The City Charter requires that any full-time city employee with an ownership interest in a company doing business with the city either relinquish it or disclose it to the Conflicts of Interest Board.

Banks sent a letter to the COIB on July 10, asking the board to grant Josephine Van Ess, who makes $205,000 a year, a waiver to retain her “imputed ownership interest” in her husband’s company.  He owns 50%.

Businessman Edward Van Ess and his wife Josephine Van Ess, superintendent of Queens South high schools. [Facebook Ed Van Ess]

The Van Ess business “does not conflict with the purposes and interests of the City,” Banks told the COIB.

The chancellor also noted the company is a registered “Minority and Women-Owned Business Enterprise.” Mayor Adams and Banks have made the hiring of Black- and women-owned vendors a priority.

The COIB granted a waiver on July 31, but set several conditions that bar Josephine Van Ess from any involvement in her husband’s company or in any DOE discussion or decision concerning the company.

The company agreed not to “solicit or do business” with schools in Districts 27, 28, and 29, which she now oversees in southern Queens, but it “seeks to pursue and perform work for all other DOE schools,” the COIB waiver states.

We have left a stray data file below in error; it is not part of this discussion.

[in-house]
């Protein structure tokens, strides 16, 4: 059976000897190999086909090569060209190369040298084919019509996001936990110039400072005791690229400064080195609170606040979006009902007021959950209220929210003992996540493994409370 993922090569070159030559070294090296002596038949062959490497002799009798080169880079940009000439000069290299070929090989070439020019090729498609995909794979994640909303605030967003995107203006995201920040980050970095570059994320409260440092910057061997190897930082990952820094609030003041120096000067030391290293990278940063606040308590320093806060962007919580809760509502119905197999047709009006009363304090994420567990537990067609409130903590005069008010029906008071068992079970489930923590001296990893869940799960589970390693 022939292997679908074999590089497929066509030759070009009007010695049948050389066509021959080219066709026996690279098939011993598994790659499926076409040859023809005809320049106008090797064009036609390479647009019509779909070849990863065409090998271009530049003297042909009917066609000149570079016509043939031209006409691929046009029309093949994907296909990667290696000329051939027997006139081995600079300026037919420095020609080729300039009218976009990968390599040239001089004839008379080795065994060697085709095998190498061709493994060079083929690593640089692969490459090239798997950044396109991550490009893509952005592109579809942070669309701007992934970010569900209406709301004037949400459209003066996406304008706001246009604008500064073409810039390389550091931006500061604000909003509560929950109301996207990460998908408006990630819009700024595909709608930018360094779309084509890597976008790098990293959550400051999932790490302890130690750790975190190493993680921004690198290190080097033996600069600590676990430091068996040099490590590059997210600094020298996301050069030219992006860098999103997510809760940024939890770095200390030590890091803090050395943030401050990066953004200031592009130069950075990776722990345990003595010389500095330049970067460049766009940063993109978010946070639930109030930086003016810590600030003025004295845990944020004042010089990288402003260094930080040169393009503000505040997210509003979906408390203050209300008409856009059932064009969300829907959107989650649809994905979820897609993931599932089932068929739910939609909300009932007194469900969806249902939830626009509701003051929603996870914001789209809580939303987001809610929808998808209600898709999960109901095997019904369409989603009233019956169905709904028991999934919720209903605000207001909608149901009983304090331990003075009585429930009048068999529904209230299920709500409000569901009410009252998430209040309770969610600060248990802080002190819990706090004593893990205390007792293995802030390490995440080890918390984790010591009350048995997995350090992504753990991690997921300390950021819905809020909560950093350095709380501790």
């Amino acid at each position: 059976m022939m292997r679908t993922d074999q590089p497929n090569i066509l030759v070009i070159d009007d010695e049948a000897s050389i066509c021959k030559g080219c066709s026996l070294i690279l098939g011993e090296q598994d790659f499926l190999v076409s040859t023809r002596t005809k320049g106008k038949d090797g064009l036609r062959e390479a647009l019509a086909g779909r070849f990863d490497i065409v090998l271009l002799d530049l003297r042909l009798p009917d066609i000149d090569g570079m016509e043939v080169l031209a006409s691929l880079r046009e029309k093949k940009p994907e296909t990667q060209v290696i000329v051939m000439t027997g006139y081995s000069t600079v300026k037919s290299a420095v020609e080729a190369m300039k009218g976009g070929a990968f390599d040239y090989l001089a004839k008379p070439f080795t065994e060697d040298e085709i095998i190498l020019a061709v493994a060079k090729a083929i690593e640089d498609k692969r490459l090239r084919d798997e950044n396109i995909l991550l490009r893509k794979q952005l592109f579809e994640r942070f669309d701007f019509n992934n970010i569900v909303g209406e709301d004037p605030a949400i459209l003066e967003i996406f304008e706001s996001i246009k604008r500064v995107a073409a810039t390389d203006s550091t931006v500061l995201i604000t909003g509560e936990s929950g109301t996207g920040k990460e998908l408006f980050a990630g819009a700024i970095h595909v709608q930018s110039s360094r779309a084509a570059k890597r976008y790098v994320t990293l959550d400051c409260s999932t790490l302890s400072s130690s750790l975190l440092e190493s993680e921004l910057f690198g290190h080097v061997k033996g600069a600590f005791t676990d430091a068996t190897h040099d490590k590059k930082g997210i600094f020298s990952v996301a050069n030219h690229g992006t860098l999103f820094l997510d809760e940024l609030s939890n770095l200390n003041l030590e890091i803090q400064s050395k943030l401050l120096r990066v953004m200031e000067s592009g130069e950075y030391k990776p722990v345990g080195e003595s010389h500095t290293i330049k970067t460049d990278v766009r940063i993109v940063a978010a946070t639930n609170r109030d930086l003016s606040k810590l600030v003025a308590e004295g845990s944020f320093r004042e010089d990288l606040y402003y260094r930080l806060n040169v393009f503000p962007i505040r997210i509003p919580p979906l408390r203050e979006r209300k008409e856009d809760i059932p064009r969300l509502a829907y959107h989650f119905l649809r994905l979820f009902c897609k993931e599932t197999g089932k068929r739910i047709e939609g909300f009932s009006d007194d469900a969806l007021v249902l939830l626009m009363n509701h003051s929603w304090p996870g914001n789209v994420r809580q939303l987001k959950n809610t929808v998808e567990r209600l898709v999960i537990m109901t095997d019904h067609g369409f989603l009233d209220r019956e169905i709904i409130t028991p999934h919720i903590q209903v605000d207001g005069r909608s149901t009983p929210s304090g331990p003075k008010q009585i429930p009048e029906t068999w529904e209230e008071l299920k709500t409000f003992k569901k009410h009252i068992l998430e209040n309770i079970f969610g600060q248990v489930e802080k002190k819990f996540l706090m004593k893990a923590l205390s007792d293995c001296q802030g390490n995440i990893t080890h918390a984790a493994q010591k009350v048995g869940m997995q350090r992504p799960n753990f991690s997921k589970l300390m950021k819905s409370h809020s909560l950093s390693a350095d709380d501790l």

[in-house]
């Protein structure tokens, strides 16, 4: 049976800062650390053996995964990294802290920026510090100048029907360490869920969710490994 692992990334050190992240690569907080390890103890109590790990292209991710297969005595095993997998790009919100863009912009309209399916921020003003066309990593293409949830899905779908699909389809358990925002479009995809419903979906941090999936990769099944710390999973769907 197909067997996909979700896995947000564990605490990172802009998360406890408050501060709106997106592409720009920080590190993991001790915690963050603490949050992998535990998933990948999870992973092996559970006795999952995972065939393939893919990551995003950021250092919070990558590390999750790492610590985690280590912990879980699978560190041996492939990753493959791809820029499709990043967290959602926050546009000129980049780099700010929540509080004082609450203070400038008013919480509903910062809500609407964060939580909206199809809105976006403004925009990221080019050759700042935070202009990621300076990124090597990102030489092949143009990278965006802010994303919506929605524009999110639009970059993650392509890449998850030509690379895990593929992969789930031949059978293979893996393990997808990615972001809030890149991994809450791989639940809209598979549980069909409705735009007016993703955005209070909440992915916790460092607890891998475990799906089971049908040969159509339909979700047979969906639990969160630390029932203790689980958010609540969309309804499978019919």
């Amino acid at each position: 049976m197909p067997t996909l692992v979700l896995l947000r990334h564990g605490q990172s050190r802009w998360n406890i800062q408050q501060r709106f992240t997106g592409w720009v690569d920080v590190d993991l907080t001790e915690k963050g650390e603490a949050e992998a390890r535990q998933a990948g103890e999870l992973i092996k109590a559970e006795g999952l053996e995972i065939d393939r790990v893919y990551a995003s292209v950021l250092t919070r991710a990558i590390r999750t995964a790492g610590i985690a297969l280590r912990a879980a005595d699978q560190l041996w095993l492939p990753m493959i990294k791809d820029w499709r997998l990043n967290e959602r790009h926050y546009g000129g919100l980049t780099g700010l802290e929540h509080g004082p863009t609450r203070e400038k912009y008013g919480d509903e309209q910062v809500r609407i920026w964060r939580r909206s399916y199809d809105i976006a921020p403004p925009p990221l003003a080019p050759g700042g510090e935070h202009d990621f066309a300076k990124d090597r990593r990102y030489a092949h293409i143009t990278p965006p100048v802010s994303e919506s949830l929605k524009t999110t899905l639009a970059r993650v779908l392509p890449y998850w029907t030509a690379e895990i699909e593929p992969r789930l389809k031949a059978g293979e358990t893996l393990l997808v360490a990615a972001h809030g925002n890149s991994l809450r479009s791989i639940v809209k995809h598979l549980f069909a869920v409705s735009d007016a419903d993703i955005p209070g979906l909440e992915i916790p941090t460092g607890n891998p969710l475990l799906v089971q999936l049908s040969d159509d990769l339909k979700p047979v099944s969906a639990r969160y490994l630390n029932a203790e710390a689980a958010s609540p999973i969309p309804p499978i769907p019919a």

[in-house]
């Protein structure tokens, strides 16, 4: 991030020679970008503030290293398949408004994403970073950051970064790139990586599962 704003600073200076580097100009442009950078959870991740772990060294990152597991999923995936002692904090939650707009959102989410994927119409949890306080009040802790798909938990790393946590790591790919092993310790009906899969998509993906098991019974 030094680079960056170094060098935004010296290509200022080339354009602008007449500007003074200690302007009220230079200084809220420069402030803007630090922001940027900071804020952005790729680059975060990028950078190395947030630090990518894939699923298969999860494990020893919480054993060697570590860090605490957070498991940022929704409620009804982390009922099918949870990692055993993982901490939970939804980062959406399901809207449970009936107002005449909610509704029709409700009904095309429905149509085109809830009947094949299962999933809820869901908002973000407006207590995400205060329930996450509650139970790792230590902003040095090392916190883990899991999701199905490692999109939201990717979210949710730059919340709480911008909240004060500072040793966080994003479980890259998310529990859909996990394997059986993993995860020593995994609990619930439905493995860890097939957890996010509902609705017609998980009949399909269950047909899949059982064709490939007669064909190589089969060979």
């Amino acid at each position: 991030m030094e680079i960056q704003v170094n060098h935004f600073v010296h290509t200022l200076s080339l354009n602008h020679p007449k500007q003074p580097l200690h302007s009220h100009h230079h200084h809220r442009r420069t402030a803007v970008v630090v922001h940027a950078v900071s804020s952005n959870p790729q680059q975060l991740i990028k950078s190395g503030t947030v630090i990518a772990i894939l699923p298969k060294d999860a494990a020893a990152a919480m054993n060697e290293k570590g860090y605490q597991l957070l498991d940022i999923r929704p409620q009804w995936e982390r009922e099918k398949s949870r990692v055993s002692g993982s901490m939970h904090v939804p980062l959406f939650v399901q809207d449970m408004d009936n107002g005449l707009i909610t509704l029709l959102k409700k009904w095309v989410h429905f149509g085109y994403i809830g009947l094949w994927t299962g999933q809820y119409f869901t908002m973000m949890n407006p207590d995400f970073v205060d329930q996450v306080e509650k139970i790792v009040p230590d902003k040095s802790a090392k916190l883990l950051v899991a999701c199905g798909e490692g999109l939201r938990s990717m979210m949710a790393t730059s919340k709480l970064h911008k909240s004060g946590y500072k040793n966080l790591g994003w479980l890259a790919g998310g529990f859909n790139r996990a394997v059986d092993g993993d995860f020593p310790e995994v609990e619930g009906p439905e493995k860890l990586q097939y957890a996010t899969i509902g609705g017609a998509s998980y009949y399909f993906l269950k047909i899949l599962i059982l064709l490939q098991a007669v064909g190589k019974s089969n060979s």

Josephine Van Ess supervised six of the 10 schools that have hired her husband’s company in Brownsville’s District 23 when she worked as a deputy superintendent for nearly three years before Banks promoted her in June 2022.

She has many contacts there.

The current superintendent, Khalek Kirkland, extolled the Modern Day Man program on X this month.

Van Ess was hired by then-District 23 Superintendent Miatheresa Pate, now a chief of school support, who has come under scrutiny for running a side business selling leadership conferences, online courses and books.

Danika Rux, Bank’s deputy chancellor for leadership, also served as a District 23 deputy superintendent.

Rux was promoted in a secret deal to give her husband a DOE managerial job in exchange for dropping his work for the DOE as a vendor.

“It’s a family enterprise — the family and friends of Banks and Adams,” the Brooklyn principal charged.

Chancellor David Banks, center, endorses vendors Edward Van Ess, at left, and Ilbert Sanchezinstagram @themoderndaymannyc

Two principals in District 23 — Marica Myrie at Mott Hall IV middle school, and Arabelle Pembroke, at Riverdale Avenue Middle School — gave video “testimonials” praising “The Modern Day Man” on its website.

After The Post’s inquiries, this price list was deleted from the Modern Day Man website.

City rules forbid employees to let vendors use their NYC titles in promotional material without written permission by their agencies.

Penalties include fines of up to $25,000 per violation.

The DOE would not say whether it granted the two principals permission.

The principals did not answer questions.

The DOE had no comment on criticism of the COIB waiver, but defended The Modern Day Man.

“The vendor’s programming is built on the foundation of providing mentorship and a safe space for the young people involved, not in providing custom suits,” Tull said.

Edward and Josephine Van Ess did not return messages.